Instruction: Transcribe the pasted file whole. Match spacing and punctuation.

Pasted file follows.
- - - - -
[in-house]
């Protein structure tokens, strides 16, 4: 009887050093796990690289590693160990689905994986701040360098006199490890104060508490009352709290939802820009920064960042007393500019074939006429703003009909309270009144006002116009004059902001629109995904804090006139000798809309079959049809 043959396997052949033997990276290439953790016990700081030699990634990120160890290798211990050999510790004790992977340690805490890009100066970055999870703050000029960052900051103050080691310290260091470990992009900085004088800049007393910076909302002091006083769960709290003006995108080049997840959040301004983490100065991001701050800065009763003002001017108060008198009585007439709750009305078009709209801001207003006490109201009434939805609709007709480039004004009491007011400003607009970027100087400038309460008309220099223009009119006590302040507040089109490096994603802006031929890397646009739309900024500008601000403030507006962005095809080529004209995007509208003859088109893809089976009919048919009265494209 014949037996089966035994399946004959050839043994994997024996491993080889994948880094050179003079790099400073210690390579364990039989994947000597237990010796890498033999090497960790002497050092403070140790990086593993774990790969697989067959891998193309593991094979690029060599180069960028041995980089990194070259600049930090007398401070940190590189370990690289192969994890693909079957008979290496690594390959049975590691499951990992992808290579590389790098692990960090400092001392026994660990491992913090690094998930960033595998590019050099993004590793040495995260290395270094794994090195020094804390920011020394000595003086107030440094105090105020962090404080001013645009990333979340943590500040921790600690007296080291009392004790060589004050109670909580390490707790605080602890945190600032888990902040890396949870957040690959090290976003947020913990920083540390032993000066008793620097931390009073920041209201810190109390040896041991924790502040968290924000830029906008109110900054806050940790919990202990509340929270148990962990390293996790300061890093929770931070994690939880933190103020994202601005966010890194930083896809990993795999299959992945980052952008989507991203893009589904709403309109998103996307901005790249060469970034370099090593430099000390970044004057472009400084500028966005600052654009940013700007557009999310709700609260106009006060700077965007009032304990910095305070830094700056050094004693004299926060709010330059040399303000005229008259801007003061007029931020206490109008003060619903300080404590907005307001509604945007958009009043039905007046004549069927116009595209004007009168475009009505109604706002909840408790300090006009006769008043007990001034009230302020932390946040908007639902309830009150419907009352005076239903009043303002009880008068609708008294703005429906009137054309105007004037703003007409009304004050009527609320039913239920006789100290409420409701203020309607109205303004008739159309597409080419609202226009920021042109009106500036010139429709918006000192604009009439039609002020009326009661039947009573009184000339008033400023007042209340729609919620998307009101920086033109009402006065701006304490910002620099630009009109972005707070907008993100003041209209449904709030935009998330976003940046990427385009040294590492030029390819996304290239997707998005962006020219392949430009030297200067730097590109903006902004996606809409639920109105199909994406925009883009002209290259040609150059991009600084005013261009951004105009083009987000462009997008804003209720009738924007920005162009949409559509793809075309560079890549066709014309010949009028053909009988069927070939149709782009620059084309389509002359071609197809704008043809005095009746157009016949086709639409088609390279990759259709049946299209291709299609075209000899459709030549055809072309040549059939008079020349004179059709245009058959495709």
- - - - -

[in-house]
């Protein structure tokens, strides 16, 4: 009887050093796990690289590693160990689905994986701040360098006199490890104060508490009352709290939802820009920064960042007393500019074939006429703003009909309270009144006002116009004059902001629109995904804090006139000798809309079959049809 043959396997052949033997990276290439953790016990700081030699990634990120160890290798211990050999510790004790992977340690805490890009100066970055999870703050000029960052900051103050080691310290260091470990992009900085004088800049007393910076909302002091006083769960709290003006995108080049997840959040301004983490100065991001701050800065009763003002001017108060008198009585007439709750009305078009709209801001207003006490109201009434939805609709007709480039004004009491007011400003607009970027100087400038309460008309220099223009009119006590302040507040089109490096994603802006031929890397646009739309900024500008601000403030507006962005095809080529004209995007509208003859088109893809089976009919048919009265494209 014949037996089966035994399946004959050839043994994997024996491993080889994948880094050179003079790099400073210690390579364990039989994947000597237990010796890498033999090497960790002497050092403070140790990086593993774990790969697989067959891998193309593991094979690029060599180069960028041995980089990194070259600049930090007398401070940190590189370990690289192969994890693909079957008979290496690594390959049975590691499951990992992808290579590389790098692990960090400092001392026994660990491992913090690094998930960033595998590019050099993004590793040495995260290395270094794994090195020094804390920011020394000595003086107030440094105090105020962090404080001013645009990333979340943590500040921790600690007296080291009392004790060589004050109670909580390490707790605080602890945190600032888990902040890396949870957040690959090290976003947020913990920083540390032993000066008793620097931390009073920041209201810190109390040896041991924790502040968290924000830029906008109110900054806050940790919990202990509340929270148990962990390293996790300061890093929770931070994690939880933190103020994202601005966010890194930083896809990993795999299959992945980052952008989507991203893009589904709403309109998103996307901005790249060469970034370099090593430099000390970044004057472009400084500028966005600052654009940013700007557009999310709700609260106009006060700077965007009032304990910095305070830094700056050094004693004299926060709010330059040399303000005229008259801007003061007029931020206490109008003060619903300080404590907005307001509604945007958009009043039905007046004549069927116009595209004007009168475009009505109604706002909840408790300090006009006769008043007990001034009230302020932390946040908007639902309830009150419907009352005076239903009043303002009880008068609708008294703005429906009137054309105007004037703003007409009304004050009527609320039913239920006789100290409420409701203020309607109205303004008739159309597409080419609202226009920021042109009106500036010139429709918006000192604009009439039609002020009326009661039947009573009184000339008033400023007042209340729609919620998307009101920086033109009402006065701006304490910002620099630009009109972005707070907008993100003041209209449904709030935009998330976003940046990427385009040294590492030029390819996304290239997707998005962006020219392949430009030297200067730097590109903006902004996606809409639920109105199909994406925009883009002209290259040609150059991009600084005013261009951004105009083009987000462009997008804003209720009738924007920005162009949409559509793809075309560079890549066709014309010949009028053909009988069927070939149709782009620059084309389509002359071609197809704008043809005095009746157009016949086709639409088609390279990759259709049946299209291709299609075209000899459709030549055809072309040549059939008079020349004179059709245009058959495709």